Forget reform, what about the rhetoric?

A speechwriter’s view of Sunday’s health-care debate and Obama’s victory lap.

A speechwriter’s view of Sunday’s health-care debate and Obama’s victory lap

“Has Obama lost his magic?” one blogger asked about the president’s post-campaign speeches, like the first robin of spring, alerting us to the flocks close behind. Since then, they’ve flown in right on schedule: led by columnist and former Bush speechwriter, Michael Gerson, who wrote in January, “People once thought Obama could sound eloquent reading the phone book. Now, whatever the topic, it often sounds as though he is.”

Last week New Yorker writer George Packer collected a sample of people across the political spectrum, all discussing the same point.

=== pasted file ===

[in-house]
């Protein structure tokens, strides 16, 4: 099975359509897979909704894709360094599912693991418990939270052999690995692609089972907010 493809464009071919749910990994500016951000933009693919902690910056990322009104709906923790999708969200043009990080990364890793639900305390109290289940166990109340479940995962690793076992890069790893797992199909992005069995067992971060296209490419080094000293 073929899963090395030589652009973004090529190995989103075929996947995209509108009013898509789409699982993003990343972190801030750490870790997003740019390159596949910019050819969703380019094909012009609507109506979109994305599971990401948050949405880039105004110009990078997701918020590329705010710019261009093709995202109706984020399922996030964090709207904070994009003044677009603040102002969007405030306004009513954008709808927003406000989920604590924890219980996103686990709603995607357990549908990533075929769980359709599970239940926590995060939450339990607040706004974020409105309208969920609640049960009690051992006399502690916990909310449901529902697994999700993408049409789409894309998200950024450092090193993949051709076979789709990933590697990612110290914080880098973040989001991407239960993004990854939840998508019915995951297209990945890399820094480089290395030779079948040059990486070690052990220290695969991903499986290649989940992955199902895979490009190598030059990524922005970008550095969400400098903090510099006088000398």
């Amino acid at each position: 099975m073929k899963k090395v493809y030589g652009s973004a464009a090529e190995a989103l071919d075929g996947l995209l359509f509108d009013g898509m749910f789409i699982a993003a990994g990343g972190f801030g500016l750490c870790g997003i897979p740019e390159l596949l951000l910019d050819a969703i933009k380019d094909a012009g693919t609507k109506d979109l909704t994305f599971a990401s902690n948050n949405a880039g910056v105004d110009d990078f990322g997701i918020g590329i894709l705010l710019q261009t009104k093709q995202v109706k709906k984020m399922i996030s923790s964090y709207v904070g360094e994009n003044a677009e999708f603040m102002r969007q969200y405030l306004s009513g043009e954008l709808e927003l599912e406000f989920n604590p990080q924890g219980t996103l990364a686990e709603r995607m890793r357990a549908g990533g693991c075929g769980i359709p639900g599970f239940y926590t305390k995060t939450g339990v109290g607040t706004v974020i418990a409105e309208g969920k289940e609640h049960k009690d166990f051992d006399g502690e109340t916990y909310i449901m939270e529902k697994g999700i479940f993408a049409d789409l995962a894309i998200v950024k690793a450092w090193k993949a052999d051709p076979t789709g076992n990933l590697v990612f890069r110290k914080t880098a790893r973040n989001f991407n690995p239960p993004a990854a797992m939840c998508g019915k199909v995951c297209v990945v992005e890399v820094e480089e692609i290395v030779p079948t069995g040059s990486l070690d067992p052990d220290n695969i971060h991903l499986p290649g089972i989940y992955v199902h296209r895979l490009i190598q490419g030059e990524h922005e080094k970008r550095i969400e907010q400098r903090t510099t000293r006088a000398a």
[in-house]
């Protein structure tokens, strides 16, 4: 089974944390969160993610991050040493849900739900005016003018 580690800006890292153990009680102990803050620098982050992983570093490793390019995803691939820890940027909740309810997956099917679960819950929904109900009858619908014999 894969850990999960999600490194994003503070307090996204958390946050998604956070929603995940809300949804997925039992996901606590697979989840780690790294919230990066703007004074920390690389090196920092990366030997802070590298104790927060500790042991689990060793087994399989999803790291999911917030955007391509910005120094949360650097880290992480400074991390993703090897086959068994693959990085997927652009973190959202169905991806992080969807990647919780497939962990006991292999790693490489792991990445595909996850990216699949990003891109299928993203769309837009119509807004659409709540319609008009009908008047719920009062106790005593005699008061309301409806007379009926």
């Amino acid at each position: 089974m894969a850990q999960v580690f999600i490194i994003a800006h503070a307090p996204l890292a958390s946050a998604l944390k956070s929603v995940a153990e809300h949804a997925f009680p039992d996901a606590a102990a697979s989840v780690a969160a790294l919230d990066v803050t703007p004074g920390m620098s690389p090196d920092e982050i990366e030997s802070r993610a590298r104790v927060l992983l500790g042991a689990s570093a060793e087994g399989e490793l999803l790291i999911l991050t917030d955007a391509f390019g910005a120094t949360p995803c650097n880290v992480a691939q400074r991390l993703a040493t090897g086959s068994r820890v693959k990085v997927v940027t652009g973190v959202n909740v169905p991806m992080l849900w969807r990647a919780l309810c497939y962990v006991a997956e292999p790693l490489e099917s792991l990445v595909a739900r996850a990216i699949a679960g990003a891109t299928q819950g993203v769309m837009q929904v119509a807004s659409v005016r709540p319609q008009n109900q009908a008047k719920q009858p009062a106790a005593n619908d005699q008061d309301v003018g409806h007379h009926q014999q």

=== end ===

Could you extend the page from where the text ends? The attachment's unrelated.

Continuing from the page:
For reasons that take longer than this space allows, I think there’s not much to that argument. Actually, one of the interesting things last week was seeing how effective Obama was on the stump—his final-week rally speech in Ohio, for example, or his interesting, unusual, reflective speech to the Democratic caucus, available on the White House Web site.

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